What is the earnest money deposit? The cash you offer to essentially call dibs on a house. It is one of the most important & misunderstood parts of the home-buying process.
Depending on where you live, you can expect to put down anywhere from 1% to even 10% of the homes purchase price as earnest money. An earnest money deposit tells a seller you are serious about closing. Without earnest money, you could theoretically make offers on multiple homes, essentially taking them off the market until you decide which one you like best.
Don’t worry. The seller isn’t going to run off to Aruba with your cash. It remains in an escrow account or with the title company until the sale closes. And, if everything goes off without a hitch, that earnest money is put toward your down payment and closing costs. So there’s nothing to lose, right?
Probably not, except these three scenarios where your earnest money could end up financing the sellers trip to Aruba.
1. You waived your contingencies
In highly competitive markets, its becoming more common for buyers to waive contract contingencies regarding financing or an inspection. You might be tempted to do the same. It will make you a more attractive buyer. But it also comes with serious risks. You guessed it: You might lose your earnest money deposit.
If your contract doesn’t have such buyer protections and you run into trouble with the inspection, you wont be able to get your money back if you abandon the deal. Most experts recommend that you not waive the inspection contingency, unless you’re planning on tearing the property down. We recommend to always have an inspection contingency written into the contract, so if the inspection reveals serious problems, then the buyer can back out without losing their earnest money.
As for the mortgage-financing contingency, waiving it may be the only way to compete with all-cash buyers. But you’ve got to be absolutely sure that you’ll be able to get approval from your bank.
I strongly encourage my clients to obtain a conditional approval before signing a non-contingent contract, says Ivona Perecman, a New York City real estate broker and lawyer. Otherwise, it may turn out that the bank that pre-approved you will not give you financing or offer a lot less worse terms and consequently, you may lose the deposit.
2. You ignored the timeline outlined in the contract
Your contract usually sets out a specific time frame in which you’ll need to secure financing, get the home inspected, and be available for the closing. Generally speaking, as long as you’ve made a good-faith effort to adhere to the timeline, sellers will grant a reasonable extension if a lender drags his feet or there are other extenuating circumstances that delay things.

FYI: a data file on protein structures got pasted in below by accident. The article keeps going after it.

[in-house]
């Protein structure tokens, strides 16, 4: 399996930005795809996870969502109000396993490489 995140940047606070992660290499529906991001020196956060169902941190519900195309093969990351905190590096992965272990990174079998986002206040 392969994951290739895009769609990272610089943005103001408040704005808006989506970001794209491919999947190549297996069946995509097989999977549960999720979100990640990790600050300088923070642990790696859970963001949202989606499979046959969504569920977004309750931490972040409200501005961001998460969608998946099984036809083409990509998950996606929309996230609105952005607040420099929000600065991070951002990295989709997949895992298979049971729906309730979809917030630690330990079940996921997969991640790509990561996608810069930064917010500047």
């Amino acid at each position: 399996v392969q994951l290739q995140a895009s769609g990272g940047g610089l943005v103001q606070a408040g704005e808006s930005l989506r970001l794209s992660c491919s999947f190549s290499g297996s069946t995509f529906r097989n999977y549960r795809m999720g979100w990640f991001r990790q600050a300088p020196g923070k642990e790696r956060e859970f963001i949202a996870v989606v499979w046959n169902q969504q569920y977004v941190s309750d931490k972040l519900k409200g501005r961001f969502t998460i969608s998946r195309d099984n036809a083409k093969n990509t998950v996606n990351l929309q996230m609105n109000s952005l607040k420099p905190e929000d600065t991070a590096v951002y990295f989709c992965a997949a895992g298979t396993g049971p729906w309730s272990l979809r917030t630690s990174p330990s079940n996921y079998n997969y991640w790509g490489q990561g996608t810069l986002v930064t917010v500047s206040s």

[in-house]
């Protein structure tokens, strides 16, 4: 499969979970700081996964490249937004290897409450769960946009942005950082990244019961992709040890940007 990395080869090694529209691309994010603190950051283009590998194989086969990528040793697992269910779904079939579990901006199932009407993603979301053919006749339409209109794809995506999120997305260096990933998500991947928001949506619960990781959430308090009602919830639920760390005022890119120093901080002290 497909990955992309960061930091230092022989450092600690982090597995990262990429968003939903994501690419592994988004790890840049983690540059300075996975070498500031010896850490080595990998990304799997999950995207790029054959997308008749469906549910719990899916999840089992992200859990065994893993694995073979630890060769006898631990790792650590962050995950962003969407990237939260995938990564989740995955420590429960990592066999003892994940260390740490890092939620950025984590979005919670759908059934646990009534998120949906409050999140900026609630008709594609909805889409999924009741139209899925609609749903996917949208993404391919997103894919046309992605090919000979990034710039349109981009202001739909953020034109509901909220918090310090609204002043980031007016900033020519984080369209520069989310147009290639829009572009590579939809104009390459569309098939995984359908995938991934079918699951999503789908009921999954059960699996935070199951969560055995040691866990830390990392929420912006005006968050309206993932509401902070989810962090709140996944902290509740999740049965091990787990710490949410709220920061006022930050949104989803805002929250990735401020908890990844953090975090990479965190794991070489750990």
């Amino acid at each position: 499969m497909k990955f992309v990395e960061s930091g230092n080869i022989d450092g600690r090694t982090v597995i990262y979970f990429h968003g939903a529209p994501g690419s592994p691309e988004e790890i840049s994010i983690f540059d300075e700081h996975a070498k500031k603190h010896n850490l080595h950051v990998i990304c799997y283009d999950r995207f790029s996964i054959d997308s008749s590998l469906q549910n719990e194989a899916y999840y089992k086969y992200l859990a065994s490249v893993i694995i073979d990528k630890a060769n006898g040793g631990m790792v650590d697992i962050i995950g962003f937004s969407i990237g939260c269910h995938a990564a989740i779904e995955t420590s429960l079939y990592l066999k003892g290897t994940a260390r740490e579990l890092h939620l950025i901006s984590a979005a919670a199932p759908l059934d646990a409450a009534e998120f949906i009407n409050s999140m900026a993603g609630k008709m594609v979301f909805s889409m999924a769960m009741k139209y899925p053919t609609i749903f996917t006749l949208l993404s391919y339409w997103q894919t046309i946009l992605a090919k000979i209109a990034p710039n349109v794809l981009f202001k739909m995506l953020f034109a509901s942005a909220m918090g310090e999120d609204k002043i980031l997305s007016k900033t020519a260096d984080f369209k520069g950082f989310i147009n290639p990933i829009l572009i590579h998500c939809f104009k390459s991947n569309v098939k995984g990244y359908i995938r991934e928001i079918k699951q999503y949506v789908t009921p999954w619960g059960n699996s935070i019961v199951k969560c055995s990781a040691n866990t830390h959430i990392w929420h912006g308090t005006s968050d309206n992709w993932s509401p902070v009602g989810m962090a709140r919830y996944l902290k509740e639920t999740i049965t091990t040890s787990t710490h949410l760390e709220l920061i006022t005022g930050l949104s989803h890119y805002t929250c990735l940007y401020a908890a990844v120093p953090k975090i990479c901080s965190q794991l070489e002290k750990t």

However, in some cases sellers may include a time is of the essence clause in the contract. Watch out for this phrase in your paperwork. It means the closing date for the sale is binding. If you can’t make it close for any reason, you’ve breached the contract and could lose your deposit.
3. You get cold feet
If you have a change of heart about the home you’re buying, but there’s no problem with the property or the financing you likely will NOT get your money back.
If a buyer changes her mind and was able to request the down payment be returned without consequence then the whole idea of a contract would no longer be worth much, says Marc Kaufman, a real estate attorney with Wexler Lehrer & Kaufman in New York City. One party cannot simply walk away and default on a whim.
The earnest money deposit serves a protection for the sellers when they take their home off the market. If late in the game & you decide that you no longer want to make the purchase, they get to keep it as compensation for the time and money they have to spend on listing their home again and looking for another buyer.
When it comes to real estate, a case of buyers remorse could be even more painful than a lost deposit. To avoid both, really make sure the home you’re bidding on is “the one.”
When it comes to finding the right real estate agent, there is none better than a Realtor like Laura Hill at Local Katy Realty who cares & fights for her clients. http://www.localkatyrealty.com